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How Sugar Affects the Heart

by Michael Desiderio, DO

You probably know that your sweet tooth affects your waistline, but did you know it can also be harmful to your heart?

A 2014 study showed that a diet high in sugar puts you at a greater risk of dying from heart disease, even if you aren’t overweight. If at least 25% of calories in your daily diet come from added sugar, you are twice as likely to die of heart disease than if your diet included less than 10% of total calories from added sugar.

Sugar can affect your heart by:

  • Increasing the likelihood of developing type 2 diabetes, which in turn increases the risk of heart disease and stroke.
  • Spiking blood sugar levels (and so insulin levels), which increases your risk of obesity and heart disease.
  • Stopping triglycerides (fat in the blood connected with cardiovascular disease) from breaking down.
  • Lowers the level of HDL cholesterol (the “good” cholesterol) while raising LDL (“bad” cholesterol) levels.
  • Increasing blood pressure through increasing sodium accumulation in the body.

Sugar is added to most processed foods, which most Americans consume daily. Refined sugars are also found in all of the sweet treats lining your pantry shelves. They are even found in yogurts, salad dressings, ketchup, and other common condiments. On average, Americans consume 66 pounds of sugar per person per year. That equals nearly 20 teaspoons per day.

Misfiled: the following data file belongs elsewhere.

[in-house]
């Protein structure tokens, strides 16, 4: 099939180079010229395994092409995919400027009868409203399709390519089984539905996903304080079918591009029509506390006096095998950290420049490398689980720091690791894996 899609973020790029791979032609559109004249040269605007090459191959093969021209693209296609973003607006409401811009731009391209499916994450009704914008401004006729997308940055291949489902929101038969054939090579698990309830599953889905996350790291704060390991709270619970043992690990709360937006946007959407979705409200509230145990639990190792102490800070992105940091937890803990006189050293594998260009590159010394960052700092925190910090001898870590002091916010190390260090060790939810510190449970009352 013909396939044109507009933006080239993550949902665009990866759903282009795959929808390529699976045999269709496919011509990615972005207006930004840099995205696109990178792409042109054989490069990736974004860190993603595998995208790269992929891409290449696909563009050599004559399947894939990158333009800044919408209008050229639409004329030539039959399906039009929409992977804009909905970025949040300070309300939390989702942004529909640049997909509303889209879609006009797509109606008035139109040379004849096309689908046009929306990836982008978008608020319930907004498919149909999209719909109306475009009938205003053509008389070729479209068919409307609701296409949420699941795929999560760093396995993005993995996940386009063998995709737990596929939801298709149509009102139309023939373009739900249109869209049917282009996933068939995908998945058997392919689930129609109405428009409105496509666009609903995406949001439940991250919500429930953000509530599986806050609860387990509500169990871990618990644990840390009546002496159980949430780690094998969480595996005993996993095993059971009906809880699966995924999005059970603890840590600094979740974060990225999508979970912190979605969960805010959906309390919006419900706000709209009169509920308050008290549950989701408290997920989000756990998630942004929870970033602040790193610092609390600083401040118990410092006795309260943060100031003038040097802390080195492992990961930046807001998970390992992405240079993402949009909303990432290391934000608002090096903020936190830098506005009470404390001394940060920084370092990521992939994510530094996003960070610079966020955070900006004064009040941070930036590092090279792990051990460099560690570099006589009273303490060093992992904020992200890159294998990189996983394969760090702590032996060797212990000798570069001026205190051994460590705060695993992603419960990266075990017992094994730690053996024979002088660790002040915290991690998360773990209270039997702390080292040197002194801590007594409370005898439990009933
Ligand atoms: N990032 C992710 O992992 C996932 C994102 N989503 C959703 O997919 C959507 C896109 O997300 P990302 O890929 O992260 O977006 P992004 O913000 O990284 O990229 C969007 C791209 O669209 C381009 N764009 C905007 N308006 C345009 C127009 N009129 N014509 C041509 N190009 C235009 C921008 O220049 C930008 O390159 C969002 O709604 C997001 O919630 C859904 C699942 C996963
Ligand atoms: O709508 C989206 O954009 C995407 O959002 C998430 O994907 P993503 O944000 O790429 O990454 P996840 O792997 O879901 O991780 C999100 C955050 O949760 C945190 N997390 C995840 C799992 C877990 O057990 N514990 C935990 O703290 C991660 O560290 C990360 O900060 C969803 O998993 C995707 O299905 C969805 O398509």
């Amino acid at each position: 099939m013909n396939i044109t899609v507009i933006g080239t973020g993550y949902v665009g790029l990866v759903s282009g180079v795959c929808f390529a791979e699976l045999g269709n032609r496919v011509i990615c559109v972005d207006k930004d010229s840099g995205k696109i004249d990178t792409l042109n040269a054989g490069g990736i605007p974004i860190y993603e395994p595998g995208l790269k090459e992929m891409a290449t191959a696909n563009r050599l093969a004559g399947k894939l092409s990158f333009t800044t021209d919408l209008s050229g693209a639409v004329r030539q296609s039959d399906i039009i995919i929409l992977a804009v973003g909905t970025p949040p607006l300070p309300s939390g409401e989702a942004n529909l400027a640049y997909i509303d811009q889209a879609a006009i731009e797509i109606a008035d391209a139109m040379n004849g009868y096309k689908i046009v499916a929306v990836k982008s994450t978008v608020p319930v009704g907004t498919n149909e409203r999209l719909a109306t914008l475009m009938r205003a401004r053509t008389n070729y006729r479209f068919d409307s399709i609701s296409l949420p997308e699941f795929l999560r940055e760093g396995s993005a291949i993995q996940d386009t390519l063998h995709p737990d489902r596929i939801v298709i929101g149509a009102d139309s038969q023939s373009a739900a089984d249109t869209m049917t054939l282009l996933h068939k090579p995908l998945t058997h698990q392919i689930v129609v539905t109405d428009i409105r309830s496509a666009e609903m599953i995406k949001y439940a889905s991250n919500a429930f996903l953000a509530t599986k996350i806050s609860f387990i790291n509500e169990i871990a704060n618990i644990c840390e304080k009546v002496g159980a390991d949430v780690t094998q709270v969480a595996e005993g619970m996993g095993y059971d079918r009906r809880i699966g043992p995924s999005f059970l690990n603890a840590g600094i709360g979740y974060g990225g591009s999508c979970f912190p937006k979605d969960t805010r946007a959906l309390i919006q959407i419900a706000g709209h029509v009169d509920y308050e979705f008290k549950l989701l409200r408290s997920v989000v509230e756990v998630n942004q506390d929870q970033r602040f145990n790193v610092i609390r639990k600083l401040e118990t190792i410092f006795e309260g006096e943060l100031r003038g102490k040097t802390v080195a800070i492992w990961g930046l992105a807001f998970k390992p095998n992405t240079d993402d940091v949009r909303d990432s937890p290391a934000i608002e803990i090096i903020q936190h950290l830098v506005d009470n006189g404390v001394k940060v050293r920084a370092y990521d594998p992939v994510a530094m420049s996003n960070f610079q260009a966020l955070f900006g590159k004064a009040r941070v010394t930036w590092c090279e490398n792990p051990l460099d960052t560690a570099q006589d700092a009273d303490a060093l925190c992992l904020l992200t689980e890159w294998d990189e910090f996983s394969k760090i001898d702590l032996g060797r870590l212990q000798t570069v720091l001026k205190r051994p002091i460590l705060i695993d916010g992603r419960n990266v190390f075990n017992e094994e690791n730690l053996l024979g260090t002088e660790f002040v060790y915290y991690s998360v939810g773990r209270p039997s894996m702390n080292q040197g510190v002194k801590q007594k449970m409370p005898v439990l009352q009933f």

Limiting Sugar In Your Diet

Limiting sugar in your diet can not only decrease your risk of heart disease, but it can also help with your overall health. The Food and Drug Administration (FDA) recommends sugars should not take up more than 10% of your daily calories (based on a 2,000 calorie per day diet). The American Heart Association recommends women should not consume more than 24 grams of sugar per day, and men should have no more than 36 grams. Just four grams of added sugar is equal to one teaspoon.

Tips to limiting sugar, include:

  • Read all food labels. Sugar can be hidden on labels. Sugar may be named brown rice syrup, barley malt, beet sugar, agave, and sucrose. 
  • Avoid processed foods. By cooking with whole foods and shopping the outside aisles of the grocery store, you can naturally decrease sugar consumption and increase the amount of vegetables and fruits you eat. 
  • Avoid sugary drinks. Replace soda with carbonated water with a squeeze of lemon or splash of fruit juice.

Remember that all calories are not equal. You should work to eat a balanced diet with 30% lean protein, 30% good fat, and 40% low-glycemic carbohydrates.
Sugar can also be very addicting. The more you consume, the more you crave. Moderation is the key to staying healthy and keeping your heart healthy. It is important to ignore the constant barrage of advertising and messages tempting you to eat more sugar — your heart and your waistline, will be better for it.

Learn more about Heart & Vascular services at UPMC.